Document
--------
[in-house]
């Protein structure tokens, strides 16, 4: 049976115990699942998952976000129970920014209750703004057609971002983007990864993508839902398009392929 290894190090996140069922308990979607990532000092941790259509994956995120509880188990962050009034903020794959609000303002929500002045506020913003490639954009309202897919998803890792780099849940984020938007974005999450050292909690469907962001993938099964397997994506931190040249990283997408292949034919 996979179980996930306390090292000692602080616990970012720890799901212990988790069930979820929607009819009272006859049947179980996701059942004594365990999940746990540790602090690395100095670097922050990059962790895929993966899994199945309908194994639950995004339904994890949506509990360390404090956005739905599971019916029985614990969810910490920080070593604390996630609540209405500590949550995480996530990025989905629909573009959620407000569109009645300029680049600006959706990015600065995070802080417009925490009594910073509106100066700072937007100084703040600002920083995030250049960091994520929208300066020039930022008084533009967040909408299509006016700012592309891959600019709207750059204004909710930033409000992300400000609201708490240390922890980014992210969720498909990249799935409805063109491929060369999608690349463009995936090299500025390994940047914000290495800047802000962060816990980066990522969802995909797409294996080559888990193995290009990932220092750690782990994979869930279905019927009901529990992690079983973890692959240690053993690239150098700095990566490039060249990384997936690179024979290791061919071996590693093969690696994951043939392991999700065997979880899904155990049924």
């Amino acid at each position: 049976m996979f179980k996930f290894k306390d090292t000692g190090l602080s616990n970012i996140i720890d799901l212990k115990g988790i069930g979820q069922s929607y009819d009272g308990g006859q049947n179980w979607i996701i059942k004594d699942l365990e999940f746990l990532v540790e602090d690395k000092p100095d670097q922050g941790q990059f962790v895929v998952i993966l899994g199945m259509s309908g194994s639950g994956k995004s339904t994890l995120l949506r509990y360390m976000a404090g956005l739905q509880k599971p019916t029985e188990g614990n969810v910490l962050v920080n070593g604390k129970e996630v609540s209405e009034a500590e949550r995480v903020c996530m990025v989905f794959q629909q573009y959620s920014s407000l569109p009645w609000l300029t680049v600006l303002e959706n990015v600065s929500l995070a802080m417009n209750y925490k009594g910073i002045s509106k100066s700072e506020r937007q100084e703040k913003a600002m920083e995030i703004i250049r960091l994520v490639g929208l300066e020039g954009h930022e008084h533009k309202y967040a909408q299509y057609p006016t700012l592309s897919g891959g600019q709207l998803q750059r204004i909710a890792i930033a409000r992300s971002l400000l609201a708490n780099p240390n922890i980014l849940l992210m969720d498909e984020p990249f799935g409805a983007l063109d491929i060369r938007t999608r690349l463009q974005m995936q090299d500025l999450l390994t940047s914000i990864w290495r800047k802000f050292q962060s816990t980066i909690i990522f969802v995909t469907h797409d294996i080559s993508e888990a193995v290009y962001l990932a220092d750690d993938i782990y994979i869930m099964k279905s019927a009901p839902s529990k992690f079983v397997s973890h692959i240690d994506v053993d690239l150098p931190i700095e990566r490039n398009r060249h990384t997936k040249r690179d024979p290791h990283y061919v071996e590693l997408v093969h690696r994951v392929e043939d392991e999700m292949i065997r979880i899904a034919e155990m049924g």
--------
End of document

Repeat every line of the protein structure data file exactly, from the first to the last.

[in-house]
């Protein structure tokens, strides 16, 4: 049976115990699942998952976000129970920014209750703004057609971002983007990864993508839902398009392929 290894190090996140069922308990979607990532000092941790259509994956995120509880188990962050009034903020794959609000303002929500002045506020913003490639954009309202897919998803890792780099849940984020938007974005999450050292909690469907962001993938099964397997994506931190040249990283997408292949034919 996979179980996930306390090292000692602080616990970012720890799901212990988790069930979820929607009819009272006859049947179980996701059942004594365990999940746990540790602090690395100095670097922050990059962790895929993966899994199945309908194994639950995004339904994890949506509990360390404090956005739905599971019916029985614990969810910490920080070593604390996630609540209405500590949550995480996530990025989905629909573009959620407000569109009645300029680049600006959706990015600065995070802080417009925490009594910073509106100066700072937007100084703040600002920083995030250049960091994520929208300066020039930022008084533009967040909408299509006016700012592309891959600019709207750059204004909710930033409000992300400000609201708490240390922890980014992210969720498909990249799935409805063109491929060369999608690349463009995936090299500025390994940047914000290495800047802000962060816990980066990522969802995909797409294996080559888990193995290009990932220092750690782990994979869930279905019927009901529990992690079983973890692959240690053993690239150098700095990566490039060249990384997936690179024979290791061919071996590693093969690696994951043939392991999700065997979880899904155990049924």
């Amino acid at each position: 049976m996979f179980k996930f290894k306390d090292t000692g190090l602080s616990n970012i996140i720890d799901l212990k115990g988790i069930g979820q069922s929607y009819d009272g308990g006859q049947n179980w979607i996701i059942k004594d699942l365990e999940f746990l990532v540790e602090d690395k000092p100095d670097q922050g941790q990059f962790v895929v998952i993966l899994g199945m259509s309908g194994s639950g994956k995004s339904t994890l995120l949506r509990y360390m976000a404090g956005l739905q509880k599971p019916t029985e188990g614990n969810v910490l962050v920080n070593g604390k129970e996630v609540s209405e009034a500590e949550r995480v903020c996530m990025v989905f794959q629909q573009y959620s920014s407000l569109p009645w609000l300029t680049v600006l303002e959706n990015v600065s929500l995070a802080m417009n209750y925490k009594g910073i002045s509106k100066s700072e506020r937007q100084e703040k913003a600002m920083e995030i703004i250049r960091l994520v490639g929208l300066e020039g954009h930022e008084h533009k309202y967040a909408q299509y057609p006016t700012l592309s897919g891959g600019q709207l998803q750059r204004i909710a890792i930033a409000r992300s971002l400000l609201a708490n780099p240390n922890i980014l849940l992210m969720d498909e984020p990249f799935g409805a983007l063109d491929i060369r938007t999608r690349l463009q974005m995936q090299d500025l999450l390994t940047s914000i990864w290495r800047k802000f050292q962060s816990t980066i909690i990522f969802v995909t469907h797409d294996i080559s993508e888990a193995v290009y962001l990932a220092d750690d993938i782990y994979i869930m099964k279905s019927a009901p839902s529990k992690f079983v397997s973890h692959i240690d994506v053993d690239l150098p931190i700095e990566r490039n398009r060249h990384t997936k040249r690179d024979p290791h990283y061919v071996e590693l997408v093969h690696r994951v392929e043939d392991e999700m292949i065997r979880i899904a034919e155990m049924g």